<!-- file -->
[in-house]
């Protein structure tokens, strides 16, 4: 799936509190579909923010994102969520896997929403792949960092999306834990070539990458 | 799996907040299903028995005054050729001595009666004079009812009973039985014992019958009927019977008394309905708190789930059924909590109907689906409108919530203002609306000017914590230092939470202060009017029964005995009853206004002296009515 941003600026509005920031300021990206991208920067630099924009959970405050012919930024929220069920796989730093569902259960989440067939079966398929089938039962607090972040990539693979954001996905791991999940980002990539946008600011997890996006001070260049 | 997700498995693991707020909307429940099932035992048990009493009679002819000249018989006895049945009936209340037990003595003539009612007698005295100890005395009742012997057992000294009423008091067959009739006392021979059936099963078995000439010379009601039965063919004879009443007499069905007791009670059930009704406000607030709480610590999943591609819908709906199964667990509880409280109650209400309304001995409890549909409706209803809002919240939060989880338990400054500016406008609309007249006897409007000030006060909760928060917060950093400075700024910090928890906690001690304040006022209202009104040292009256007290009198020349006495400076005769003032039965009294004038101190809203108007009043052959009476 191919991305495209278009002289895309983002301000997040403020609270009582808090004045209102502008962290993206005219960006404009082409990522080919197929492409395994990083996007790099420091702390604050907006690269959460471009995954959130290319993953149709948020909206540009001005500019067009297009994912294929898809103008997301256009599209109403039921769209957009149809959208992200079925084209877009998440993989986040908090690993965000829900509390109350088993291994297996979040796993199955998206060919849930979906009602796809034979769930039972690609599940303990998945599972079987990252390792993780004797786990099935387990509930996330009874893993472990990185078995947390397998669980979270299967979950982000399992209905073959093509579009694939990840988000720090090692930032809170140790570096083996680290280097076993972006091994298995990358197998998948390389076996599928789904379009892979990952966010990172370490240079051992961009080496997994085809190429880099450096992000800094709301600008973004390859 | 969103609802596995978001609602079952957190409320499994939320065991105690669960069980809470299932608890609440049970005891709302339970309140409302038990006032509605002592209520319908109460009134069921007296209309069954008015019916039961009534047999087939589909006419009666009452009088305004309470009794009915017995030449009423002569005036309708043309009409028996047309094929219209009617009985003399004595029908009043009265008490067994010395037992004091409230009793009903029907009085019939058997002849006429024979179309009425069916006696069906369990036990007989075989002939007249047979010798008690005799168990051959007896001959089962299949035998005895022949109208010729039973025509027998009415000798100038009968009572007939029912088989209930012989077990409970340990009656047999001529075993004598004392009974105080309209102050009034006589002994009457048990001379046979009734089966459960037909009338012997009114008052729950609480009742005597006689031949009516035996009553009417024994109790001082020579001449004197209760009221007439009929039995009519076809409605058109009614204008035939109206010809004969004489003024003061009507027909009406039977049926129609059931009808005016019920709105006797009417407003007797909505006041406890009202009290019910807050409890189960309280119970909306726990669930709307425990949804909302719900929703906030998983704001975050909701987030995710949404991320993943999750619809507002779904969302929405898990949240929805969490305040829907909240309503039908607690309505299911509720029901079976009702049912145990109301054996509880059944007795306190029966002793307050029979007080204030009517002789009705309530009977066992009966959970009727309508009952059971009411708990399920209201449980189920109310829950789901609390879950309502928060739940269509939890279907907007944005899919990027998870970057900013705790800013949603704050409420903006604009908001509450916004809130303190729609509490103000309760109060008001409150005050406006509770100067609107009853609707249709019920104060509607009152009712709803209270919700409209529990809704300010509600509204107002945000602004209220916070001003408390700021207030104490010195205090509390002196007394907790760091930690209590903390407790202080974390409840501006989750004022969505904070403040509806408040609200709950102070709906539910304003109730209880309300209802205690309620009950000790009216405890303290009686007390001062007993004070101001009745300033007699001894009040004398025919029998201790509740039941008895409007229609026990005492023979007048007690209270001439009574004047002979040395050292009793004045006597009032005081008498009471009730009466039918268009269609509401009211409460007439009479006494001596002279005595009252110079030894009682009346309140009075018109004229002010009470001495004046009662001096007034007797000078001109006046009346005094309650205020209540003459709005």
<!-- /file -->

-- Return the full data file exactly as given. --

[in-house]
């Protein structure tokens, strides 16, 4: 799936509190579909923010994102969520896997929403792949960092999306834990070539990458 | 799996907040299903028995005054050729001595009666004079009812009973039985014992019958009927019977008394309905708190789930059924909590109907689906409108919530203002609306000017914590230092939470202060009017029964005995009853206004002296009515 941003600026509005920031300021990206991208920067630099924009959970405050012919930024929220069920796989730093569902259960989440067939079966398929089938039962607090972040990539693979954001996905791991999940980002990539946008600011997890996006001070260049 | 997700498995693991707020909307429940099932035992048990009493009679002819000249018989006895049945009936209340037990003595003539009612007698005295100890005395009742012997057992000294009423008091067959009739006392021979059936099963078995000439010379009601039965063919004879009443007499069905007791009670059930009704406000607030709480610590999943591609819908709906199964667990509880409280109650209400309304001995409890549909409706209803809002919240939060989880338990400054500016406008609309007249006897409007000030006060909760928060917060950093400075700024910090928890906690001690304040006022209202009104040292009256007290009198020349006495400076005769003032039965009294004038101190809203108007009043052959009476 191919991305495209278009002289895309983002301000997040403020609270009582808090004045209102502008962290993206005219960006404009082409990522080919197929492409395994990083996007790099420091702390604050907006690269959460471009995954959130290319993953149709948020909206540009001005500019067009297009994912294929898809103008997301256009599209109403039921769209957009149809959208992200079925084209877009998440993989986040908090690993965000829900509390109350088993291994297996979040796993199955998206060919849930979906009602796809034979769930039972690609599940303990998945599972079987990252390792993780004797786990099935387990509930996330009874893993472990990185078995947390397998669980979270299967979950982000399992209905073959093509579009694939990840988000720090090692930032809170140790570096083996680290280097076993972006091994298995990358197998998948390389076996599928789904379009892979990952966010990172370490240079051992961009080496997994085809190429880099450096992000800094709301600008973004390859 | 969103609802596995978001609602079952957190409320499994939320065991105690669960069980809470299932608890609440049970005891709302339970309140409302038990006032509605002592209520319908109460009134069921007296209309069954008015019916039961009534047999087939589909006419009666009452009088305004309470009794009915017995030449009423002569005036309708043309009409028996047309094929219209009617009985003399004595029908009043009265008490067994010395037992004091409230009793009903029907009085019939058997002849006429024979179309009425069916006696069906369990036990007989075989002939007249047979010798008690005799168990051959007896001959089962299949035998005895022949109208010729039973025509027998009415000798100038009968009572007939029912088989209930012989077990409970340990009656047999001529075993004598004392009974105080309209102050009034006589002994009457048990001379046979009734089966459960037909009338012997009114008052729950609480009742005597006689031949009516035996009553009417024994109790001082020579001449004197209760009221007439009929039995009519076809409605058109009614204008035939109206010809004969004489003024003061009507027909009406039977049926129609059931009808005016019920709105006797009417407003007797909505006041406890009202009290019910807050409890189960309280119970909306726990669930709307425990949804909302719900929703906030998983704001975050909701987030995710949404991320993943999750619809507002779904969302929405898990949240929805969490305040829907909240309503039908607690309505299911509720029901079976009702049912145990109301054996509880059944007795306190029966002793307050029979007080204030009517002789009705309530009977066992009966959970009727309508009952059971009411708990399920209201449980189920109310829950789901609390879950309502928060739940269509939890279907907007944005899919990027998870970057900013705790800013949603704050409420903006604009908001509450916004809130303190729609509490103000309760109060008001409150005050406006509770100067609107009853609707249709019920104060509607009152009712709803209270919700409209529990809704300010509600509204107002945000602004209220916070001003408390700021207030104490010195205090509390002196007394907790760091930690209590903390407790202080974390409840501006989750004022969505904070403040509806408040609200709950102070709906539910304003109730209880309300209802205690309620009950000790009216405890303290009686007390001062007993004070101001009745300033007699001894009040004398025919029998201790509740039941008895409007229609026990005492023979007048007690209270001439009574004047002979040395050292009793004045006597009032005081008498009471009730009466039918268009269609509401009211409460007439009479006494001596002279005595009252110079030894009682009346309140009075018109004229002010009470001495004046009662001096007034007797000078001109006046009346005094309650205020209540003459709005």